Currently these are: if, else, do, while, for, loop, break, continue, return, let, var, void, int, float, float32, float64, fixed, bool, true, false, string, struct, using, external, graph, processor, namespace, input, output, connection, event, import

Types

Primitive types

The primitive types currently supported are:

  • int - 32-bit int type
  • bool - boolean
  • float32 - 32-bit float type
  • float64 - 64-bit float type
  • float - fastest floating-point type that provides at least 32-bit precision
  • wrap<size> - a range-constrained integer type. The size value must be a compile-time constant, and operations on this type are guaranteed to result in values where 0 <= x < size. If incrementing or decrementing it, out-of-range values will wrap around.
  • clamp<size> - similar to wrap<size> but out-of-range values are clamped rather than wrapped
  • string - a character literal. These can be passed around but no operations which could incur runtime allocation are possible (i.e. concatenation, etc), and slicing/indexing is not supported - the main purpose of string literals and this type is for use in debug logging functions.

All types can be prefixed with const when declaring a constant variable.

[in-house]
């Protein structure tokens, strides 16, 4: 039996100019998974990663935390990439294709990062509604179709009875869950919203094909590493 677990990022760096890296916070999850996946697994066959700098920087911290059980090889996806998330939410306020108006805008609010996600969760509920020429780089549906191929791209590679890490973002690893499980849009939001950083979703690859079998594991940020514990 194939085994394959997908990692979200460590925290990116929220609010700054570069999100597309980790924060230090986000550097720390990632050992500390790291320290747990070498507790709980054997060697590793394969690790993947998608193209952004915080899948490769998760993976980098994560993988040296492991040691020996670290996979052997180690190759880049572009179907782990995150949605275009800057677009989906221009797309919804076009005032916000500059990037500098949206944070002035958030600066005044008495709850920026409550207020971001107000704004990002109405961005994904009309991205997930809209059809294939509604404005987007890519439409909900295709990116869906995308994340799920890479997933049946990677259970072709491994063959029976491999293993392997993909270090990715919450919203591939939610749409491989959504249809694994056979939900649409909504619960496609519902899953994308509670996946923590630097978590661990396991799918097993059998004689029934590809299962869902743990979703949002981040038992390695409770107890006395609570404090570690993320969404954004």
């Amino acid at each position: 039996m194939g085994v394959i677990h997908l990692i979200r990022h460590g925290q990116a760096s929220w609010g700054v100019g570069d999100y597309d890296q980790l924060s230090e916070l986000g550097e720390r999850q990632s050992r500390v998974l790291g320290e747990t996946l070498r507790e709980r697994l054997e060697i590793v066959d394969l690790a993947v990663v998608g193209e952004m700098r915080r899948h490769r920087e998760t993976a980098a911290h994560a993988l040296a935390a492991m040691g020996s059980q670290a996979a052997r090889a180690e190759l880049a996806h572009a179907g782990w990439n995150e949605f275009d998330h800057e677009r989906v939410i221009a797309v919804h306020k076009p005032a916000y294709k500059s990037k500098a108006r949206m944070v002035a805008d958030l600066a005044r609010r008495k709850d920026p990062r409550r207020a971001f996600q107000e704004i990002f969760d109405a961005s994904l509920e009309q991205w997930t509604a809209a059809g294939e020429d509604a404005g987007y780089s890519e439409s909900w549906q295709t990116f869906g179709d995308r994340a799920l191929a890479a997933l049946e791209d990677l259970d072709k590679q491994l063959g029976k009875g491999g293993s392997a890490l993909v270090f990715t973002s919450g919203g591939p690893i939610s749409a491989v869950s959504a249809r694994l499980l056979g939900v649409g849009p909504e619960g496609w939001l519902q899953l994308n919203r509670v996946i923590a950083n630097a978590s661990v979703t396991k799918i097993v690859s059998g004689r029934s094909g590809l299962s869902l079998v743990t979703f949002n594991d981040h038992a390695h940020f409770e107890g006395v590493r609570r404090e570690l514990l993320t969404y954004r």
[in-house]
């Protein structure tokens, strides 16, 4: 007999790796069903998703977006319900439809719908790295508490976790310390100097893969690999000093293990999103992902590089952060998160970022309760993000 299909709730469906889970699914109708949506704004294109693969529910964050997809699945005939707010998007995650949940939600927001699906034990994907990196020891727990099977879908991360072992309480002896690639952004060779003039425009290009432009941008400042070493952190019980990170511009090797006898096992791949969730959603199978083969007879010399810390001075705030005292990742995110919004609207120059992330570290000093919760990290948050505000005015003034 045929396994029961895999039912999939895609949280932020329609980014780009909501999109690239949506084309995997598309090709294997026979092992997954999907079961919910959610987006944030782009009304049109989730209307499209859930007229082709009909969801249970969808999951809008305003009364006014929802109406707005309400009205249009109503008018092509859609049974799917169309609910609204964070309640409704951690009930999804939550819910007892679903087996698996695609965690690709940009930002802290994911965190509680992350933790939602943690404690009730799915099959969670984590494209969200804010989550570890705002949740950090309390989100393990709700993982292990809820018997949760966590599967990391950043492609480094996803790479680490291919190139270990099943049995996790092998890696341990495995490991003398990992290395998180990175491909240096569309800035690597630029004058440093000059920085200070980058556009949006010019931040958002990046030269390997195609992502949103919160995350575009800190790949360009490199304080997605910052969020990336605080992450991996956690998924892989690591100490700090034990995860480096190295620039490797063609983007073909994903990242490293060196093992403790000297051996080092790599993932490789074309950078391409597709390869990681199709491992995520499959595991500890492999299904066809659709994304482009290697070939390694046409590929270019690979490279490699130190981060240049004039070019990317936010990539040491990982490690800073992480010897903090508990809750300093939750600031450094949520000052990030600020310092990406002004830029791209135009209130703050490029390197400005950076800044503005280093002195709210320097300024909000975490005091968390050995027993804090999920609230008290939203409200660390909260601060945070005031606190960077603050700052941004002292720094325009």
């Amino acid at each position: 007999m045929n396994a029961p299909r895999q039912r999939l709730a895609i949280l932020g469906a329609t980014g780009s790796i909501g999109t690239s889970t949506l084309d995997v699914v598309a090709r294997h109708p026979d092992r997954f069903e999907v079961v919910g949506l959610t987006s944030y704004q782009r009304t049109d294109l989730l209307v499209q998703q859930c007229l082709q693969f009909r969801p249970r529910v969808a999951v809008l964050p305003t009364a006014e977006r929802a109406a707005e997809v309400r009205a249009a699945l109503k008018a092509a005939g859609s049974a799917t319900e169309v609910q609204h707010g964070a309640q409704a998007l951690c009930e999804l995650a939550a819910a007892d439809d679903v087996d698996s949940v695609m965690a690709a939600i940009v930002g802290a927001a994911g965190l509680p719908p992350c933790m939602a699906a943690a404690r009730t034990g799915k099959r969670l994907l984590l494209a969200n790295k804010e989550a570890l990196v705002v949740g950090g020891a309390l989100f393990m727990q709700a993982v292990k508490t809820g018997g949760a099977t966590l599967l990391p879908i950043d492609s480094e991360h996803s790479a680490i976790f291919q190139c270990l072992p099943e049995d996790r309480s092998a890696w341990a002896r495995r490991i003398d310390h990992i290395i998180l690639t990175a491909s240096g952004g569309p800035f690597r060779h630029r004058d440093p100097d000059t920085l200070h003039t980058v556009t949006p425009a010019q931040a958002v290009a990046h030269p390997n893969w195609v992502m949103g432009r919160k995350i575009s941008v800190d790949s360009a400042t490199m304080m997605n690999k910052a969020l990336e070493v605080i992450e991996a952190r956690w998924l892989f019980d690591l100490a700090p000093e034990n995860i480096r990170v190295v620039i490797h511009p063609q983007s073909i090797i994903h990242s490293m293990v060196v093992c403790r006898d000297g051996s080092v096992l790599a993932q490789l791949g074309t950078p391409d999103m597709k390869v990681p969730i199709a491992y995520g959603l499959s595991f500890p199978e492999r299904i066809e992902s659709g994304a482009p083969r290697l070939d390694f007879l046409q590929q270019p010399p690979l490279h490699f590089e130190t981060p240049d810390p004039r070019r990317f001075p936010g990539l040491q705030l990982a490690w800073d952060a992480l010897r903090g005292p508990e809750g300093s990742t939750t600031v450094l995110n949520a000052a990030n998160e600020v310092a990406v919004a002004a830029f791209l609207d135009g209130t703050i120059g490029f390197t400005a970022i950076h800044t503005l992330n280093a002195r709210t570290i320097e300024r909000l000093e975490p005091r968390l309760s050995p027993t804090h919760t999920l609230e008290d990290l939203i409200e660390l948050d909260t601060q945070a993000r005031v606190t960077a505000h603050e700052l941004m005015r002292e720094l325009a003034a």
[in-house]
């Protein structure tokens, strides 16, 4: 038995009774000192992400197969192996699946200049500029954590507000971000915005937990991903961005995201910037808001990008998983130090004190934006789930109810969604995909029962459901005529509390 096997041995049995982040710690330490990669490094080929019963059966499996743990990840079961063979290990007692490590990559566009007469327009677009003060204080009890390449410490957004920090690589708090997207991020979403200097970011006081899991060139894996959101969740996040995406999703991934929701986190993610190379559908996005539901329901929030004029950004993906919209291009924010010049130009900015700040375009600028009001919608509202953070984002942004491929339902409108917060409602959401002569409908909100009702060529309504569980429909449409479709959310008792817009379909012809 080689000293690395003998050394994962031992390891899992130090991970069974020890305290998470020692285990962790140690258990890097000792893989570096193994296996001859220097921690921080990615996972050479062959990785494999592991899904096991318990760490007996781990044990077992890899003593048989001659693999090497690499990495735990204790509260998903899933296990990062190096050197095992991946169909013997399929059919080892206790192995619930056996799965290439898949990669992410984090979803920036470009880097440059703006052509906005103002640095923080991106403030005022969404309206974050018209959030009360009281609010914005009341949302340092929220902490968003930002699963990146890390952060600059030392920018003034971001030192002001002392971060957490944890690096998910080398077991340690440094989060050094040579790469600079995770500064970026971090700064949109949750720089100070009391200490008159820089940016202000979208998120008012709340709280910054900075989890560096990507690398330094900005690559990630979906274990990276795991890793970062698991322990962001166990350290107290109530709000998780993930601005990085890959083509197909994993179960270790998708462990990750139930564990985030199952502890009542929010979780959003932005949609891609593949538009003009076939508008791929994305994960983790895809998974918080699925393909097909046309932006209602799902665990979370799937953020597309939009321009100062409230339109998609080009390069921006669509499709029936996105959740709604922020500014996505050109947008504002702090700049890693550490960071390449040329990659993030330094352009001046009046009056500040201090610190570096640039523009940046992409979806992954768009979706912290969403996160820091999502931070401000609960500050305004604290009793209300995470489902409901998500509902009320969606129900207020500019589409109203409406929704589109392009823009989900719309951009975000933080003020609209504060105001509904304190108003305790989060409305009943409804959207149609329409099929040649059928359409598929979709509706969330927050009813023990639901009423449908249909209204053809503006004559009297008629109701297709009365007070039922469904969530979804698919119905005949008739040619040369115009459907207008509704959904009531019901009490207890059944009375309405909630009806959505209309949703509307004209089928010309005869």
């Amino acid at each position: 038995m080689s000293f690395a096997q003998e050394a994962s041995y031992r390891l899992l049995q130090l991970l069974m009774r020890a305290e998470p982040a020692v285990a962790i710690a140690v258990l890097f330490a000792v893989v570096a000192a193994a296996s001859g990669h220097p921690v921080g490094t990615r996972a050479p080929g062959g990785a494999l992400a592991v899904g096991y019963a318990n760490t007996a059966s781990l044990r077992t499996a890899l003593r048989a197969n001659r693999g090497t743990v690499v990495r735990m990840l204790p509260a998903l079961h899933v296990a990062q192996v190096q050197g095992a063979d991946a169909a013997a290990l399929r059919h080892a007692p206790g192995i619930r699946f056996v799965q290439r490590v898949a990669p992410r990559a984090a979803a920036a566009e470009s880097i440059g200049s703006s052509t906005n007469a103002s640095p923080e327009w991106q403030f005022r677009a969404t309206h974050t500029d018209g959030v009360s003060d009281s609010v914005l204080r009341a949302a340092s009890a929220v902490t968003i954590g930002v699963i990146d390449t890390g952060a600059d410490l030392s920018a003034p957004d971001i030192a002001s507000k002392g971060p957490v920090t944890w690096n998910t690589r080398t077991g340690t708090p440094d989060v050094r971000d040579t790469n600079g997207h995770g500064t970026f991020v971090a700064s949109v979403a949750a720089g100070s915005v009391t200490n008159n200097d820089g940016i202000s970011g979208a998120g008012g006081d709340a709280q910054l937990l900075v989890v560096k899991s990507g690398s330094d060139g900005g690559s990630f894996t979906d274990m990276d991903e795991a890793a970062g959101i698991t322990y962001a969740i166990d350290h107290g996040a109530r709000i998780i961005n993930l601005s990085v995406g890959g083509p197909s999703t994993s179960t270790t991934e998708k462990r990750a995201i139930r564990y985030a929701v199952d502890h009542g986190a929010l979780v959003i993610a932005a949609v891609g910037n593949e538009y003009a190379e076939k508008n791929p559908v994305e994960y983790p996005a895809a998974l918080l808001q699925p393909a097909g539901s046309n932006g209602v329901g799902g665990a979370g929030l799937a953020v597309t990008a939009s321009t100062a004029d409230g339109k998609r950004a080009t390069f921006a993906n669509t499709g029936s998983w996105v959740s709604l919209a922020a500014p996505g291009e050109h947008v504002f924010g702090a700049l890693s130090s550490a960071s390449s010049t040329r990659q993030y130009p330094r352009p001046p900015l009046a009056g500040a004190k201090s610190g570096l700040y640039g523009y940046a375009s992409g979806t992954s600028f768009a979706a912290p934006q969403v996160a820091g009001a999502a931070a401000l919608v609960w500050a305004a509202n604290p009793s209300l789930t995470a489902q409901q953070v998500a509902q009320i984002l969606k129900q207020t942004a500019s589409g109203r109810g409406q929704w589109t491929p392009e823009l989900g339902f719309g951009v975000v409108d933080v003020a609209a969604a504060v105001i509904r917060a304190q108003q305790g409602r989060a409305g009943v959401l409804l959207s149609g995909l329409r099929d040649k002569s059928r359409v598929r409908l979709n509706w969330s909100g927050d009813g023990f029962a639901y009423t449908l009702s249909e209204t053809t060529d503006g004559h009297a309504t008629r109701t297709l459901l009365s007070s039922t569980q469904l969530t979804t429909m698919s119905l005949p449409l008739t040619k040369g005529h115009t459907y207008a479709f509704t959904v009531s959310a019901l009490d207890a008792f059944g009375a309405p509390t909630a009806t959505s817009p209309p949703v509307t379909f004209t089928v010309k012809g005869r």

Numeric literals

SOUL largely follows the familiar C/C++/Java/Javascript convention for numeric values:

  • Integers
    e.g. 1234 (decimal), 0xabcd (hexadecimal)
  • Floating-point
    e.g. 123.0f (32-bit float), 123.0 (64-bit float), 1.0e-10 (64-bit float)
  • Boolean
    true and false are built-in keywords

String literals

SOUL supports very basic string literal functionality, allowing literals to be passed around as instances of the string type. String literals are written as double-quoted strings using the standard JSON rules for formatting escape sequences within them.

e.g. string s = "Hello World\n";

Array types

Arrays are declared with this syntax:

float[10] x;   // an array of 10 floats, implicitly initialised to all-zeros

let x = int[4] (1, 2, 3, 4);   // initialises a const array of 4 elements.
let x = int[] (1, 2, 3, 4);    // (the size can be omitted if giving an initialiser list)

int[] x = (1, 2, 3, 4);       // initialises a mutable array of 4 elements

Arrays have a special built-in member-style variable size which is a compile-time constant returning their number of elements.